In the past two weeks, Sebastian County has seen its numbers of confirmed cases of COVID-19 jump from zero to 10. The state has seen a jump from 96 cases March 20 to 704 cases as of Friday (April 3). But how accurate are those numbers?
At a press conference Friday for the River Valley Joint Leadership update on the COVID-19 pandemic, Rep. Dr. Lee Johnson, R-Greenwood, and an emergency room physician, said since a hotline, staffed by healthcare workers from Mercy Fort Smith and Baptist Health-Fort Smith went live March 19, the call center had screened more than 3,000 area residents concerned about whether or not they might have the virus. Of those, 268 were tested at one of the testing facilities in the Fort Smith area.
Johnson reported there is one confirmed case in Crawford County. That person was tested at Baptist Health-Van Buren, he said. Of those tested in Fort Smith, there were 10 confirmed cases, with two patients hospitalized in a Fort Smith hospital.
The Arkansas COVID-19 update dashboard run by the Arkansas Department of Health, shows eight positive cases in Sebastian County with 51 negative test results. It shows one to four in Crawford County with 26 negative tests. That only adds up to 86 to 89 tests, considerably lower than the 268 Johnson reported.
Craighead County, which is similar in size to Sebastian County, has administered 148 tests, 14 of which were positive. If Sebastian County has only administered the 59 tests the state shows it has, it would appear that people in Sebastian County are just not being tested, which would lead to the question why. The 268 number for the combined Sebastian/Crawford area would seem much more realistic, but then why do they differ so much from the state report?
Danyelle McNeill, public information officer with the office of health communications at the Arkansas Department of Health, said ADH numbers reflect test results. She said, there may be pending tests at commercial labs, and the department is unable to track those. Johnson said he believes the Fort Smith area is testing those who need to be tested.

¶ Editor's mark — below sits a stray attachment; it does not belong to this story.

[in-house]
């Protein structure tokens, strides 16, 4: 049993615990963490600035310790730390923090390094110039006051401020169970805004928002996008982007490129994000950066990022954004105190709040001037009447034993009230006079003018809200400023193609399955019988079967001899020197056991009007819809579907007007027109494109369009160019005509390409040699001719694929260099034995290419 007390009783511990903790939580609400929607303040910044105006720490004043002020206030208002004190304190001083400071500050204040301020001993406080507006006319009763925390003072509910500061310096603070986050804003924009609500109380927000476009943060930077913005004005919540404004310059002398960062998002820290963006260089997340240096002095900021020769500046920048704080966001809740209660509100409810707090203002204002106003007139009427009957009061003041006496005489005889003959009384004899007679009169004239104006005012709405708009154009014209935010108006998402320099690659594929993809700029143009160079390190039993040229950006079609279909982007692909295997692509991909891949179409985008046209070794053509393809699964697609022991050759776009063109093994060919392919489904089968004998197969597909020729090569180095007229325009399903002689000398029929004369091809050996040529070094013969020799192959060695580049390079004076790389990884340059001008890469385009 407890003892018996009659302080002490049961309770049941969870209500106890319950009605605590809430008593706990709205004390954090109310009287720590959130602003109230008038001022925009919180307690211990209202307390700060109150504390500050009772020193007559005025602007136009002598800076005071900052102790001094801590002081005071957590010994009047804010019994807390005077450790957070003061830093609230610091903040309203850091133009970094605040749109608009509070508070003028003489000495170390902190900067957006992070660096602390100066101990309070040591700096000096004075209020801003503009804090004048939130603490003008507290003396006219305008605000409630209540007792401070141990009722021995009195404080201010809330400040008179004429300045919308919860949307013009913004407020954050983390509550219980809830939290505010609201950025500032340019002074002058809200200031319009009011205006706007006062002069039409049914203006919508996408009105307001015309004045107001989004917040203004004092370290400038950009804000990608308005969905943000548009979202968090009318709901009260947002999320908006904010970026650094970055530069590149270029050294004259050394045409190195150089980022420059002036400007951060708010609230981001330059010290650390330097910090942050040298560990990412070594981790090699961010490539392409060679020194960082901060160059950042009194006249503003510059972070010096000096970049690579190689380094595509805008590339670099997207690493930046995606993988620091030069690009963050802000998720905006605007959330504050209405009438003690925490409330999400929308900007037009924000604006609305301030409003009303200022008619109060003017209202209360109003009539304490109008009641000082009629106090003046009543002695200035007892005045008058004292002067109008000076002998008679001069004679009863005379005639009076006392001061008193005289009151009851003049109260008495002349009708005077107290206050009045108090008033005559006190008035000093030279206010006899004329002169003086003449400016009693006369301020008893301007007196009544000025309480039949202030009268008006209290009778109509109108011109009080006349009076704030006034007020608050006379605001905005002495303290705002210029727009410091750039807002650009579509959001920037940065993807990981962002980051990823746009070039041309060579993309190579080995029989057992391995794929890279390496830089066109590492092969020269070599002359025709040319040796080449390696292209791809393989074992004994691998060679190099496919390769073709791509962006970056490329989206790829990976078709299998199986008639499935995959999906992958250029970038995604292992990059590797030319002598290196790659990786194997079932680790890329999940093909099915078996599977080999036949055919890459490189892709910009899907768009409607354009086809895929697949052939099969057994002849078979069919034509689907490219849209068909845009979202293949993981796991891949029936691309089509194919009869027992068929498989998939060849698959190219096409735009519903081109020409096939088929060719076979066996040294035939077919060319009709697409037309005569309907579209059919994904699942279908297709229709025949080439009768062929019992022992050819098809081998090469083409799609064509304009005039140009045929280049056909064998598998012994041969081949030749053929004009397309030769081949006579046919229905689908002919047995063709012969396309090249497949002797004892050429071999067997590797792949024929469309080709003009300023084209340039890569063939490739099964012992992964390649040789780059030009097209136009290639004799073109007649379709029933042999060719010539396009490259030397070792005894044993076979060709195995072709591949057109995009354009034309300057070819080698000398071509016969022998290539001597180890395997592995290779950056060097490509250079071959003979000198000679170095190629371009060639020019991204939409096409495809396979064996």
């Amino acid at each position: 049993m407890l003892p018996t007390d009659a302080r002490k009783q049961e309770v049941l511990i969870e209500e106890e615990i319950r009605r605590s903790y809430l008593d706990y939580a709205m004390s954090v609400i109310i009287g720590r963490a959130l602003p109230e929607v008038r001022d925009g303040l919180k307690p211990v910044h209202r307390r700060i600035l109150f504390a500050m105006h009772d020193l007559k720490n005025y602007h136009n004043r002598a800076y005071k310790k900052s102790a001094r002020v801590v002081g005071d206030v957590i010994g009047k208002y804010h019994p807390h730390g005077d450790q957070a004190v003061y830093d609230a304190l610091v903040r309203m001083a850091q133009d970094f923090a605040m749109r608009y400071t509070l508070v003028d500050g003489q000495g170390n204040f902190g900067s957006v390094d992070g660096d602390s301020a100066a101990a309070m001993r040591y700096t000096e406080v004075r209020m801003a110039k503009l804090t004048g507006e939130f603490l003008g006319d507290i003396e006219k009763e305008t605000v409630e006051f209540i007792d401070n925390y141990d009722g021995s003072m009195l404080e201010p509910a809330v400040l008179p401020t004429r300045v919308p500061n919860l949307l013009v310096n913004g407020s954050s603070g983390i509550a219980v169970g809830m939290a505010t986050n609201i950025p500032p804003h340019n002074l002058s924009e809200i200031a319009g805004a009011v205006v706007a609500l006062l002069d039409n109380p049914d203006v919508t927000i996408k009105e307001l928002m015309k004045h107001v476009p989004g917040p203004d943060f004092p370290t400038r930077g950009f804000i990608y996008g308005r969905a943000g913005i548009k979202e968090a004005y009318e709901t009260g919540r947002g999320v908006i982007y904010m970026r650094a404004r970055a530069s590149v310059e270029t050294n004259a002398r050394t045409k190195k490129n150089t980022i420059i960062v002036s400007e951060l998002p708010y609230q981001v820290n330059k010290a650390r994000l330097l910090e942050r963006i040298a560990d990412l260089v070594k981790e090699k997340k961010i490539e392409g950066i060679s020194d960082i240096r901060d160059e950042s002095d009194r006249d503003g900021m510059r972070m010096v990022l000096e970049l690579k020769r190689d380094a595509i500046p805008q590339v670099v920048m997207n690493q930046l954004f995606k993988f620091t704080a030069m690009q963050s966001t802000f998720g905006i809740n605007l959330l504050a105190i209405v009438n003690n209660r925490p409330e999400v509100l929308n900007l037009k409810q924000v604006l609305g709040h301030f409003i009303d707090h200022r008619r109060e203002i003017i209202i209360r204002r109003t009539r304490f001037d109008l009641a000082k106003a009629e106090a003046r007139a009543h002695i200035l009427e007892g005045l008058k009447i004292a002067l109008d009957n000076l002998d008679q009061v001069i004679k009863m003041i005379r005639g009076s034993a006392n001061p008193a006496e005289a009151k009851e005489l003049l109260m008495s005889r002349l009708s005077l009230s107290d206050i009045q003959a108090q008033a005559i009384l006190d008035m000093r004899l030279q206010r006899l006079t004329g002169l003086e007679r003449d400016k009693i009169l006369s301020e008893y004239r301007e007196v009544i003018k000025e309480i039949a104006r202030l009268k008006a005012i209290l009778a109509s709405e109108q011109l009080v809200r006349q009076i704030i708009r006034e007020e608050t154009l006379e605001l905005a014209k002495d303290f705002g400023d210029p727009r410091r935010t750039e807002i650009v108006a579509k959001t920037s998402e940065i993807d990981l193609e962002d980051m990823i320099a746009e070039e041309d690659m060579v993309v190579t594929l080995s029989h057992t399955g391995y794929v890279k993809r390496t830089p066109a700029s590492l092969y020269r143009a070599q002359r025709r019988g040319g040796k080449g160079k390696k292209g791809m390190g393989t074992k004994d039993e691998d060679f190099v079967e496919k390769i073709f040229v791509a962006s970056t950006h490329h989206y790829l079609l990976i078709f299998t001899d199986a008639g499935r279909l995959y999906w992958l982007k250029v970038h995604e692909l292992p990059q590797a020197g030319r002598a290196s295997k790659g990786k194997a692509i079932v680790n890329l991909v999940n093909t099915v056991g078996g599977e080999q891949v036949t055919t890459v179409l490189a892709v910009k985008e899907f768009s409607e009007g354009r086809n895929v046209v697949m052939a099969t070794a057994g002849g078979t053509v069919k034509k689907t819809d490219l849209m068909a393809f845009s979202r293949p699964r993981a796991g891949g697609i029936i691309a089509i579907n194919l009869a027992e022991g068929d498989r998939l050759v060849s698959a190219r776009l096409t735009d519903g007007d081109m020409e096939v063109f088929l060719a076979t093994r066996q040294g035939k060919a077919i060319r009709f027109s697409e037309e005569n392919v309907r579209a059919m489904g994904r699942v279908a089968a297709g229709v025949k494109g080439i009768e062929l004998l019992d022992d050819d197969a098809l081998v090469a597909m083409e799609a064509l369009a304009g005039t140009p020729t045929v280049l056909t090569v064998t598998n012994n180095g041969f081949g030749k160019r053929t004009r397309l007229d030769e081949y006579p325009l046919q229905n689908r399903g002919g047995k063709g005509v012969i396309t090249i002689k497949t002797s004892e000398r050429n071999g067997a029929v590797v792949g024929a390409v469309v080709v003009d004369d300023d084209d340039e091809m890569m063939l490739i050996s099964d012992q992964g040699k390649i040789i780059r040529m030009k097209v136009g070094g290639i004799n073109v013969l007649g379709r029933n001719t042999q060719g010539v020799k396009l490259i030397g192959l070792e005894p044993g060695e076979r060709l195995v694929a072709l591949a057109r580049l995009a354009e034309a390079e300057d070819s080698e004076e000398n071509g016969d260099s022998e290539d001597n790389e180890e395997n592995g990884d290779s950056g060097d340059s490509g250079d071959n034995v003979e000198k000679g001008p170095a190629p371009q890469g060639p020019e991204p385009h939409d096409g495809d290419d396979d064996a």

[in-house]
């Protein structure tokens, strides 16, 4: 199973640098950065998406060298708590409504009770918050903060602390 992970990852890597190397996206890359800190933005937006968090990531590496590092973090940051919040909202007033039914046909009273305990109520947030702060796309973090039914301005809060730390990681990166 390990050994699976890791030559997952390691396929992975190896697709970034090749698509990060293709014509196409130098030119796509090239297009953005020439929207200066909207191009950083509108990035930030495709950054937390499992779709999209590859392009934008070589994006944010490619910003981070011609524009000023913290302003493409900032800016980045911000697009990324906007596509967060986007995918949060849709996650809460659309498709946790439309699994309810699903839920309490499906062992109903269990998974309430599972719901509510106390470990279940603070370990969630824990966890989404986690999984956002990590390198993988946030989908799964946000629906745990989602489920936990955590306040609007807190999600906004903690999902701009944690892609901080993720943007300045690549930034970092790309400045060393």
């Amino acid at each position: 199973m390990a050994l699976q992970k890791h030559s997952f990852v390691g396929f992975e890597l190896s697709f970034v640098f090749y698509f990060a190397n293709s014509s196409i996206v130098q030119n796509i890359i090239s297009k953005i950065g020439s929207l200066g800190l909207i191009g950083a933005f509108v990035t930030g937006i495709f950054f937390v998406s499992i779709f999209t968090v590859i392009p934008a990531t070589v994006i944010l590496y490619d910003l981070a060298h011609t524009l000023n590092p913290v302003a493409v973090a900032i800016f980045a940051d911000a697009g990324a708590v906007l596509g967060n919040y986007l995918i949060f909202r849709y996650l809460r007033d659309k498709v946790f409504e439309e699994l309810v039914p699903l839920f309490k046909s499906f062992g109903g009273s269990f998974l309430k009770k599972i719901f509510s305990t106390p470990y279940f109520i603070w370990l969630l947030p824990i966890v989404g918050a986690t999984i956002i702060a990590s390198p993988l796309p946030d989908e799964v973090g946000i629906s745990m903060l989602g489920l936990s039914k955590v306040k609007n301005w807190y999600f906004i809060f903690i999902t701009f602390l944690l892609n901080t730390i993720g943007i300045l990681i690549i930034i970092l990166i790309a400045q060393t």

“The number of calls into our call center, they have decreased gradually. The number of people calling in right now is less than when we first started the call center. So yes, we’re testing less, but we’re also seeing less people who feel they need testing,” Johnson said. “As we go along and we see more people that present symptoms … we’ll broaden the testing measures.”
Johnson said it is difficult to make projections with current data, but the healthcare community is working the best they can with the data available. He also said before better data can be gathered there needs to be the ability to test more people and have those results quicker.
“I think all of us in the healthcare community believe that the quicker we can have a rapid turnaround test available, the better the data will be,” he said. “We are acting on the best data we have available for the situation.”
Test results are quicker now than two weeks ago, Johnson said, noting results are usually back within 48 hours.
No matter the data, the Fort Smith area seems to be doing well now, Johnson said. There are plenty of hospital beds and healthcare workers are able to handle the situation. The two patients hospitalized in Fort Smith are not on ventilators, and there are plenty of ventilators to handle Fort Smith’s need at the moment, he said.
“That could change, but we have clear directives on how to request more (ventilators) if the need arises,” Johnson said. “We are well prepared to take care of surge if that happens.”
He reminded residents the hospitals are still able to see those in need of medical care.
“People should not be afraid to come to the hospital. If you have an emergency, don’t just stay home. Come to our hospitals,” Johnson said.
He also reminded people they have to continue safe practices and not be lulled into a false sense of security.
“Do not become complacent,” Johnson said. “I want to remind the community to be diligent with social distancing and hygiene.”
It was not just the Fort Smith area’s physical health the leadership team updated the city on Friday though. Tim Allen, president and CEO of the Fort Smith Regional Chamber of Commerce, said the chamber has reached out to more than half of the chamber’s 1,150 member companies. The results have been a “mixed bag,” he said.
“The hospitality industry has taken a huge hit. It has been especially hard on our hotels,” Allen said. “This is true across the country, and it is no different in Fort Smith.”
Manufacturing on the other hand is going strong in the Fort Smith area with companies reporting that employees are all showing up and working, he said.
“The economy seems strong in Fort Smith. There are job openings and business are hiring,” Allen said.
The job openings tab on the chamber’s website, www.fortsmithchamber.org, showed 11 companies hiring Friday afternoon, some of those with positions open in more than one are location.